Poorer households are more likely to experience stillbirth than the most wealthy (Reuters)

Stillbirths are twice as likely to occur in poor households as in the most affluent, a study claims.

Researchers found that there was an inequality gap visible in the rates of all causes of stillbirth - when the foetus dies inside the uterous - and that the gap has not altered in the last eight years.

The study authors, from the University of Leicester, assessed the number of stillbirths that took place from 2000 to 2007, inclusive and assessed the specific causes of any stillbirths that occured, as well as the deprivation levels of the household.

They found that for every 10,000 births that occcured over the period, 44 would result in a stillbirth - with twice as many occuring in the most deprived 10 percent of the UK as among the least deprived.

The study, published in the BMJ Open journal showed that unexplained stillbirths accounted for 59 percent of the deaths, and the authors claimed "a better understanding of these stillbirths is necessary to reduce socioeconomic inequalities."

There are many possible causes for a stillbirth, ranging from bacterial infections to physical trauma, but the cause of the vast majority are unknown.

The study found that women in the most deprived area were three times more likely to lose a baby following a bleed before their due date. Risk factors for this condition included previous pregnancies, several pregnancies close together, smoking or giving birth either very young or old.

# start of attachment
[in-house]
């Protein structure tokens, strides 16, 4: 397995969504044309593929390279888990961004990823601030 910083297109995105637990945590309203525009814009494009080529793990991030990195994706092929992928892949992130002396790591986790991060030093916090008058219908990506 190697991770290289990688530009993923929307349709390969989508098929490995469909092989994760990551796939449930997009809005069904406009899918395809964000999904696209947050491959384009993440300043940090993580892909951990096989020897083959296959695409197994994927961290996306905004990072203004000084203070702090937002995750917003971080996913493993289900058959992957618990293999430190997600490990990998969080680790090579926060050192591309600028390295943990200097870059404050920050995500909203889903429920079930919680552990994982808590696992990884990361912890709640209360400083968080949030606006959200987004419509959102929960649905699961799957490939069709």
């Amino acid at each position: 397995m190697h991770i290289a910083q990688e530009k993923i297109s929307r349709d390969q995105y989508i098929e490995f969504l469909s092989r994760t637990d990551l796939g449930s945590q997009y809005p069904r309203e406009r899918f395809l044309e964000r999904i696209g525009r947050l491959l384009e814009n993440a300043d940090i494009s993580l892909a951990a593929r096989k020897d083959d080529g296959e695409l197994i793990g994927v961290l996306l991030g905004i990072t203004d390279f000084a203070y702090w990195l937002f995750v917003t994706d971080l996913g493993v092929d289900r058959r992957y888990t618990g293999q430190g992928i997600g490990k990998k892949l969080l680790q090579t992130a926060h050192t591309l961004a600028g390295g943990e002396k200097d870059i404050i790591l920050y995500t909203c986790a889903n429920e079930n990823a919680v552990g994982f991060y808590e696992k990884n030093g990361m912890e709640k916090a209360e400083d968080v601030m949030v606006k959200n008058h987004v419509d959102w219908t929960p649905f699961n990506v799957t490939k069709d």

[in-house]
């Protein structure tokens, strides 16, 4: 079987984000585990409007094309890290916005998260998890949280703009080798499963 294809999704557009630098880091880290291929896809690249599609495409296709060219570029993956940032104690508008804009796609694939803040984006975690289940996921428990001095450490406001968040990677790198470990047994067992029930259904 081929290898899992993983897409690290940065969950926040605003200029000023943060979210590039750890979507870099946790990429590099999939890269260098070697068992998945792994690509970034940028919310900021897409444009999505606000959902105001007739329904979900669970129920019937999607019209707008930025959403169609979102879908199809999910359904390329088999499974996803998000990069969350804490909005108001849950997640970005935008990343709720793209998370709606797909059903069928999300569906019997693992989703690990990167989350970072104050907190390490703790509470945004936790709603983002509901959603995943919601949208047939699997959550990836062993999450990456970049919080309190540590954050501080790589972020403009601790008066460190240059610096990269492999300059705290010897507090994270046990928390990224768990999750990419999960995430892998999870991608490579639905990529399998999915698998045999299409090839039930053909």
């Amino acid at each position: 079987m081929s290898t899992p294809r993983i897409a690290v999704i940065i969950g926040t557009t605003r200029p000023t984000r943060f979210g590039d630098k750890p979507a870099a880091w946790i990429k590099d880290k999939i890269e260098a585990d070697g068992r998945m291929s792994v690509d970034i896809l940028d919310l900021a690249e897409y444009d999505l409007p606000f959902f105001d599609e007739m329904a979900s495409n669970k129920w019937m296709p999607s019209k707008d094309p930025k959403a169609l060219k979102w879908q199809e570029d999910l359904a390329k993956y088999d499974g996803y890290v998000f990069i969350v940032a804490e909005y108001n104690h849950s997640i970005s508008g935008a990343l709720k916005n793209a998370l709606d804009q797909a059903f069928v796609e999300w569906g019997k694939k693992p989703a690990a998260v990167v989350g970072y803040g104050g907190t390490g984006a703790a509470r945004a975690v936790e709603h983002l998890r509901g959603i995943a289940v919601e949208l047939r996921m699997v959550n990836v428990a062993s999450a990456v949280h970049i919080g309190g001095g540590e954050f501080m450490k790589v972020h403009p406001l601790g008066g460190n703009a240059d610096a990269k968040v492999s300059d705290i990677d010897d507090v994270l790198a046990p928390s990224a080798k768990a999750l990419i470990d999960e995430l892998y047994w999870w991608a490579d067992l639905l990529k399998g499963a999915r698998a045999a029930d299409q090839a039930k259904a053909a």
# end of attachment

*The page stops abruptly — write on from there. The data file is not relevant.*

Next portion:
More deprived households were also three times more likely to result in congenital abnormalities leading to stillbirth.

The authors concluded:"if the stillbirth rates seen in the least deprived areas were seen throughout the population, there would be a third fewer stillbirths in England, nearly 900 fewer every year.

"However, recent reductions in other high-income countries suggest that there exist modifiable risk factors and that by introducing targeted interventions, and improvement in stillbirth rates could be seen."

Stillbirth remains relatively common, even following significant improvements in care in developed nations. The authors add that the UK has one of the highest stillbirth rates.